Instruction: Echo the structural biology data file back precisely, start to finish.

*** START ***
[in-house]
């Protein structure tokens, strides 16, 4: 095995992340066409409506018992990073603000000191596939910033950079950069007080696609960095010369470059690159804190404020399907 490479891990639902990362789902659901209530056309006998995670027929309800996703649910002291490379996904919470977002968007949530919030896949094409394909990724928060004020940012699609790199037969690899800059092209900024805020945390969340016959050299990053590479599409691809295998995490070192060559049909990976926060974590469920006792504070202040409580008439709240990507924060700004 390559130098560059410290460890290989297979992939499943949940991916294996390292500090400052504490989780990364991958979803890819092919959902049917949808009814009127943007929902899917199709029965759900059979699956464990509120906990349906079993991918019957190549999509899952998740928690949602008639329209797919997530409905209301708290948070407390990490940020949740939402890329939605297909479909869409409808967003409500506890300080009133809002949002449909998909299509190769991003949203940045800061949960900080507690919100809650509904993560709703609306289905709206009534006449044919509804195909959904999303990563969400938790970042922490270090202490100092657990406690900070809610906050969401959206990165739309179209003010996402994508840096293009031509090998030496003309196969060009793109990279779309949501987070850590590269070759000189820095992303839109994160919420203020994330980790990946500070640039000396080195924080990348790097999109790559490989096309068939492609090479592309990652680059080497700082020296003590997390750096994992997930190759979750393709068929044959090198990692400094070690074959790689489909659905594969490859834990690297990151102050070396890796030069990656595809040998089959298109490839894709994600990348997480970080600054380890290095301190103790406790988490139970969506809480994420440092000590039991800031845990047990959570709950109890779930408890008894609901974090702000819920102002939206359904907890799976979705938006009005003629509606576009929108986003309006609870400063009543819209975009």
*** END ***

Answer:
[in-house]
């Protein structure tokens, strides 16, 4: 095995992340066409409506018992990073603000000191596939910033950079950069007080696609960095010369470059690159804190404020399907 490479891990639902990362789902659901209530056309006998995670027929309800996703649910002291490379996904919470977002968007949530919030896949094409394909990724928060004020940012699609790199037969690899800059092209900024805020945390969340016959050299990053590479599409691809295998995490070192060559049909990976926060974590469920006792504070202040409580008439709240990507924060700004 390559130098560059410290460890290989297979992939499943949940991916294996390292500090400052504490989780990364991958979803890819092919959902049917949808009814009127943007929902899917199709029965759900059979699956464990509120906990349906079993991918019957190549999509899952998740928690949602008639329209797919997530409905209301708290948070407390990490940020949740939402890329939605297909479909869409409808967003409500506890300080009133809002949002449909998909299509190769991003949203940045800061949960900080507690919100809650509904993560709703609306289905709206009534006449044919509804195909959904999303990563969400938790970042922490270090202490100092657990406690900070809610906050969401959206990165739309179209003010996402994508840096293009031509090998030496003309196969060009793109990279779309949501987070850590590269070759000189820095992303839109994160919420203020994330980790990946500070640039000396080195924080990348790097999109790559490989096309068939492609090479592309990652680059080497700082020296003590997390750096994992997930190759979750393709068929044959090198990692400094070690074959790689489909659905594969490859834990690297990151102050070396890796030069990656595809040998089959298109490839894709994600990348997480970080600054380890290095301190103790406790988490139970969506809480994420440092000590039991800031845990047990959570709950109890779930408890008894609901974090702000819920102002939206359904907890799976979705938006009005003629509606576009929108986003309006609870400063009543819209975009």